Academic journal article The Science Teacher

Total Eclipse: The Solar Eclipse This August Is an Ideal Opportunity to Practice Three-Dimensional Science Learning

Academic journal article The Science Teacher

Total Eclipse: The Solar Eclipse This August Is an Ideal Opportunity to Practice Three-Dimensional Science Learning

Article excerpt

This summer, on August 21, 500 million people across North America will experience one of the most beautiful astronomical phenomena: an eclipse of the Sun. It will be a "must teach" moment, when all students will want to know the "what, when, and why" of the event. In addition, many high school science teachers are likely to be asked about it, not only in their classes, but in discussions with colleagues, family, and community members. Research shows that many high school students--and adults--fail to correctly understand the Earth-Sun-Moon system (Hermann and Lewis 2003).


If you are lucky enough to be in the 100-kilometer-wide path of totality, you will see the Moon completely cover the Sun. When only a sliver of sunlight is visible, your surroundings will darken, as if the Sun were setting. Temperatures will drop, and birds will go to roost, thinking that night is coming. Finally, the Sun will be totally covered, and the beautiful solar atmosphere (the corona) will become visible (Figure 1). Totality will last about two minutes for this eclipse, depending on location, and then the Sun will slowly be uncovered.

While only those people in the narrow 100-kilometer-wide band will see a total eclipse, everyone in the United States (as well as Canada and Mexico) will see at least a partial eclipse (Figure 1), where a "big bite" is taken out of the Sun. Teachers, students, and families will want to enjoy its beauty and will need to be prepared to safely observe the event. More information regarding where and when the eclipse is visible, plus safe viewing strategies, are in the insert in this issue of The Science Teacher. The insert can also be accessed online (see "On the web").

By August, we expect enormous media and public interest in the eclipse and how to observe and understand it. Science teachers can help students and communities prepare. Eclipses are rare and exciting events that generally produce a feeling of cosmic awe and mystery, but people's sense of wonder can be further enhanced by a clear understanding of what causes them. Indeed, the 2017 eclipse provides a great hook to engage students in wanting to know what causes the phases of the Moon (key to understanding eclipses), how and when we get solar and lunar eclipses, and why people travel thousands of miles and spend thousands of dollars to see a total solar eclipse.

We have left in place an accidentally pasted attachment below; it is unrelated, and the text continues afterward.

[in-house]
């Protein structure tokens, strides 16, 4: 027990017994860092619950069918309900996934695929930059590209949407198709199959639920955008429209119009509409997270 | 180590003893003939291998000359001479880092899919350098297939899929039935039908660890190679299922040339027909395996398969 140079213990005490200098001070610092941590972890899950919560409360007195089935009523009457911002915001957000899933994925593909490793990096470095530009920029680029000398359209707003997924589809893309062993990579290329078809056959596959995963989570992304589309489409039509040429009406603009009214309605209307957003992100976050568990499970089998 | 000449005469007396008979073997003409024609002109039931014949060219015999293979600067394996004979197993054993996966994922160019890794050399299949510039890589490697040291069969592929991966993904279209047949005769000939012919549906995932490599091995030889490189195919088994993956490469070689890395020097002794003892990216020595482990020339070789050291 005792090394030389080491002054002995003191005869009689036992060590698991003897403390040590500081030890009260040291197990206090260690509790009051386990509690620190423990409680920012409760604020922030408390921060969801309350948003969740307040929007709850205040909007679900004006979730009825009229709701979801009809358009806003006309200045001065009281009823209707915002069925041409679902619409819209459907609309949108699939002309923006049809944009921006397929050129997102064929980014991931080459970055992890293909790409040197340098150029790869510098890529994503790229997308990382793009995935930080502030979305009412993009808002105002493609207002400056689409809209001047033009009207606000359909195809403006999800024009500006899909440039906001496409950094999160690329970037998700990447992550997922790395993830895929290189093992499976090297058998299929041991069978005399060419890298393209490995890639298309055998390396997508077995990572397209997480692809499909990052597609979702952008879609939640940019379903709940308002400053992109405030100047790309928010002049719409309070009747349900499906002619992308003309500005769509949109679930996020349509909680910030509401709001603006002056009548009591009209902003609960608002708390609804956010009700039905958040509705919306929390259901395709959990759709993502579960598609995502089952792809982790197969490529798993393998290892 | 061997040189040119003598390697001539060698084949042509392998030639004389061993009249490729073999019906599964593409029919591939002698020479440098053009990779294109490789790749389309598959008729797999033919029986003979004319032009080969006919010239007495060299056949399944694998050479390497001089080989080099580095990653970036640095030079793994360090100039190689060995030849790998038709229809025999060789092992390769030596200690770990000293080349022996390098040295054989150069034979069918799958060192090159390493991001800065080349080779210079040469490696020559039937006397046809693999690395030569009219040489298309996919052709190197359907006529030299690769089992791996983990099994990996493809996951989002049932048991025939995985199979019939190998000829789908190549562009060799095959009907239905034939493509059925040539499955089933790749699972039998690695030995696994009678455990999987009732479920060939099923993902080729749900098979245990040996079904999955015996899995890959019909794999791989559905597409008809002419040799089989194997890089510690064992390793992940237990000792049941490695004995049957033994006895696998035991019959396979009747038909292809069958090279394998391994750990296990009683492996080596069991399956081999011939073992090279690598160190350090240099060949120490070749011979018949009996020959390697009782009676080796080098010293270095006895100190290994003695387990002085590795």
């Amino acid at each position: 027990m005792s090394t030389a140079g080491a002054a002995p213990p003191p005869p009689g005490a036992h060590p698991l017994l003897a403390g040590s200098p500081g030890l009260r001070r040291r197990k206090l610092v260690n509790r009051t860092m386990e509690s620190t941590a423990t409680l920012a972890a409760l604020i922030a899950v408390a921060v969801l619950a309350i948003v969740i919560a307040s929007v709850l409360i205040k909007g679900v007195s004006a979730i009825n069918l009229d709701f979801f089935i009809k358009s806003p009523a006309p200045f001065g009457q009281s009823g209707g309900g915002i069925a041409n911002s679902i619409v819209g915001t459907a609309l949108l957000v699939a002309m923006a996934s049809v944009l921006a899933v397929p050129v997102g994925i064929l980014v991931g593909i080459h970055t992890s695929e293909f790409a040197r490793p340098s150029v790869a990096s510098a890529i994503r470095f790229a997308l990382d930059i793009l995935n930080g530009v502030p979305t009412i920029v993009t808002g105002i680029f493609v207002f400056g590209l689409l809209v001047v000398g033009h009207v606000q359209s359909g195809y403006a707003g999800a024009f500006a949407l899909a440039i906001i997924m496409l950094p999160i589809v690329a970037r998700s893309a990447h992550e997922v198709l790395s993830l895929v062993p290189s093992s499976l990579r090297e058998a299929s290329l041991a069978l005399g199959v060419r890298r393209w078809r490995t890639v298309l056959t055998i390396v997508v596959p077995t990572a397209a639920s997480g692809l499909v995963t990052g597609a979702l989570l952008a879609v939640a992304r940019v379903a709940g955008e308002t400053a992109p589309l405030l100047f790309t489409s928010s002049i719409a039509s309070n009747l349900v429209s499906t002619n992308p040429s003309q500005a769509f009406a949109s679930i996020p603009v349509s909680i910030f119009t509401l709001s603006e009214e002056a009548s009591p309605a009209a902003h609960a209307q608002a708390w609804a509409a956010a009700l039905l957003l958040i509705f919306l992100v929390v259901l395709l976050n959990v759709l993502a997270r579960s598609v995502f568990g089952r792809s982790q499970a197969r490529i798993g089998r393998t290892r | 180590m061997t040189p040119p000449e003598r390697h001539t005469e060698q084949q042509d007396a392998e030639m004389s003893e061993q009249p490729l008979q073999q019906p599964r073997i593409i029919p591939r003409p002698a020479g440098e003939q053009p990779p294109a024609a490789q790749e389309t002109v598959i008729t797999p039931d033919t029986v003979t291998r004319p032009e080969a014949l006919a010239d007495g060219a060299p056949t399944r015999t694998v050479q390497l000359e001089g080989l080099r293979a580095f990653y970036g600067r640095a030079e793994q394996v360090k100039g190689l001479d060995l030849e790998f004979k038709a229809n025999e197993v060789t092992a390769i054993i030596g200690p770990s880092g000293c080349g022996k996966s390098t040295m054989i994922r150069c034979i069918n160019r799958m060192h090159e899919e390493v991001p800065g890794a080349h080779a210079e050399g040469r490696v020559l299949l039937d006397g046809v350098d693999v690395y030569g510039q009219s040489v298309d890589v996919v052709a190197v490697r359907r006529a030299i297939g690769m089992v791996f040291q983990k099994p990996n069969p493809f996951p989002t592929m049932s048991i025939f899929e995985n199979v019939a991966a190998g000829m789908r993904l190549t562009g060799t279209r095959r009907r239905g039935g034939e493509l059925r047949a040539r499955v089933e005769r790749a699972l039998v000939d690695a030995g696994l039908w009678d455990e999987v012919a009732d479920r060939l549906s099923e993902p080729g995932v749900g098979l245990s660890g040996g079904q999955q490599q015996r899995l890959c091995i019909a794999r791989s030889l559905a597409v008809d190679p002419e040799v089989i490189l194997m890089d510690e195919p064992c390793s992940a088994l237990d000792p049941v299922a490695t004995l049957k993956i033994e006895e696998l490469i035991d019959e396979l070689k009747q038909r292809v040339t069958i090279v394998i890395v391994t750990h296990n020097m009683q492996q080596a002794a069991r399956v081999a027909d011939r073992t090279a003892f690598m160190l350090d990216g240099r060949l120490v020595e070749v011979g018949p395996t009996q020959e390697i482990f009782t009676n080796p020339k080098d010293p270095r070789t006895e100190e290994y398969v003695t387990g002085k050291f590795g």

The eclipse and three-dimensional science learning

For educators, the eclipse and its associated ideas provide the perfect opportunity to incorporate three-dimensional learning (3-D learning) into your teaching, as recommended by the Next Generation Science Standards (NGSS Lead States 2013; see box, p. 38), covering science and engineering practices (SEPs), disciplinary core ideas (DCIs), and crosscutting concepts (CCs). The goal of 3-D learning is to interweave the dimensions, so students see them as a connected whole. Not every individual activity lends itself to incorporating all three dimensions. It is only when you look at a sequence of learning experiences that one can identify effective ways to incorporate 3-D learning.

Helping students to understand what causes solar eclipses provides an ideal opportunity to connect a number of learning experiences over several weeks. These not only incorporate 3-D learning but also include other essential learning strategies, such as assessing prior student understanding of the subject and assessing the learning that occurs during and after instruction.

3-D learning in action

So, how does 3-D learning actually work in the classroom? The following set of learning experiences asks students to demonstrate their current understanding of lunar phases before they learn what causes these phases and then finally gain a full understanding of solar and lunar eclipses. These activities come from our book, Solar Science: Exploring Sunspots, Seasons, Eclipses and More, available from NSTA Press (Schatz and Fraknoi 2016). …

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